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New drug promises relief from aspirin heartburn

aspirin bottle

Millions of aspirin users may soon be able to pop the wonder pill without worrying about heartburn, a nasty side-effect that can come with regular use of the drug.

Pozen Inc, a U.S. pharmaceutical company, on Thursday said its experimental therapy helped significantly reduce stomach ulcers in long-term aspirin users, like those with heart problems.

In use for more than two centuries now, aspirin has become synonymous with pain relief. The drug is also indicated to reduce symptoms of fatal diseases such as strokes, heart attacks and rheumatology disorders.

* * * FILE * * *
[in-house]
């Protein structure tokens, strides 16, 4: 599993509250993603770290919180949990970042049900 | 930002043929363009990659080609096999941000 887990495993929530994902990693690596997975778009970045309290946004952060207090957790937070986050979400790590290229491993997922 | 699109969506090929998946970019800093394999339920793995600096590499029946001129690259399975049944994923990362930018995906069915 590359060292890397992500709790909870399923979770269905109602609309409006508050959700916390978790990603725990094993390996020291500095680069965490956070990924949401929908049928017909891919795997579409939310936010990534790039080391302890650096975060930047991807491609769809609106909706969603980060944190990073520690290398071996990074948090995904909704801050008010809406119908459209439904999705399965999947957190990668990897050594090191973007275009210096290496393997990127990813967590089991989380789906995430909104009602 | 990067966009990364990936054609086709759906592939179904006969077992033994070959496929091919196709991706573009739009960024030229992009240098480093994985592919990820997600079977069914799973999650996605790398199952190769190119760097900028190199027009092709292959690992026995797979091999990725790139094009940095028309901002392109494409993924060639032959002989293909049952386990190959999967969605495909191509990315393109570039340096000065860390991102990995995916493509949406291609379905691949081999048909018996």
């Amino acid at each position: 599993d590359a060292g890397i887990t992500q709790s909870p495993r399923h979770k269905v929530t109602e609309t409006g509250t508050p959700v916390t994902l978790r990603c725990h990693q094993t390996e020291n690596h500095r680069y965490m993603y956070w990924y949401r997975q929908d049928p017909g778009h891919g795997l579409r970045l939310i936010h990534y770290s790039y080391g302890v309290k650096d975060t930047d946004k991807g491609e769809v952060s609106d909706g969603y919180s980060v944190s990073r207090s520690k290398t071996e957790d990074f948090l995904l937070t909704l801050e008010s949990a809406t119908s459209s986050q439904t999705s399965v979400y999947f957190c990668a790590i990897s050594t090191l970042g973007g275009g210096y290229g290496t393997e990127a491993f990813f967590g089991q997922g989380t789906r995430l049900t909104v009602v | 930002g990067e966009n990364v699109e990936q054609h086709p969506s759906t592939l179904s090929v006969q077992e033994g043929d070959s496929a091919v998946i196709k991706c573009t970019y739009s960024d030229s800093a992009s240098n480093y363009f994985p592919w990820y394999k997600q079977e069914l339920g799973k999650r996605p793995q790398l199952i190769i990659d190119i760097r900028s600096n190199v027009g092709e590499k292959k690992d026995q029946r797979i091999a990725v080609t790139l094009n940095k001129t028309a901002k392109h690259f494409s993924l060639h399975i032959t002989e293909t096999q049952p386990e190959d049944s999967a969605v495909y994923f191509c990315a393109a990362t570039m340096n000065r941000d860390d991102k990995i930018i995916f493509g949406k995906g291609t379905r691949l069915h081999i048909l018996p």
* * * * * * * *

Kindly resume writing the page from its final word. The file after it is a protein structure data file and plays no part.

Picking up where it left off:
About 50 million Americans use aspirin regularly for cardiovascular disease prevention, according to Pozen's website.

The company's oral, once-daily drug is a combination of aspirin and AstraZeneca's prilosec, a commonly used heartburn drug.

The Chapel Hill, North Carolina-based company said it plans to file for marketing approval for the drug with the U.S. Food and Drug administration in the third quarter of 2012.

The drug showed significant reduction in the cumulative incidence of gastric ulcers compared with 325 mg delayed-release aspirin in two late-stage studies.

The studies were conducted on 1,049 patients, who had been taking aspirin for at least three months to prevent cardiovascular problems and were at risk of developing ulcers.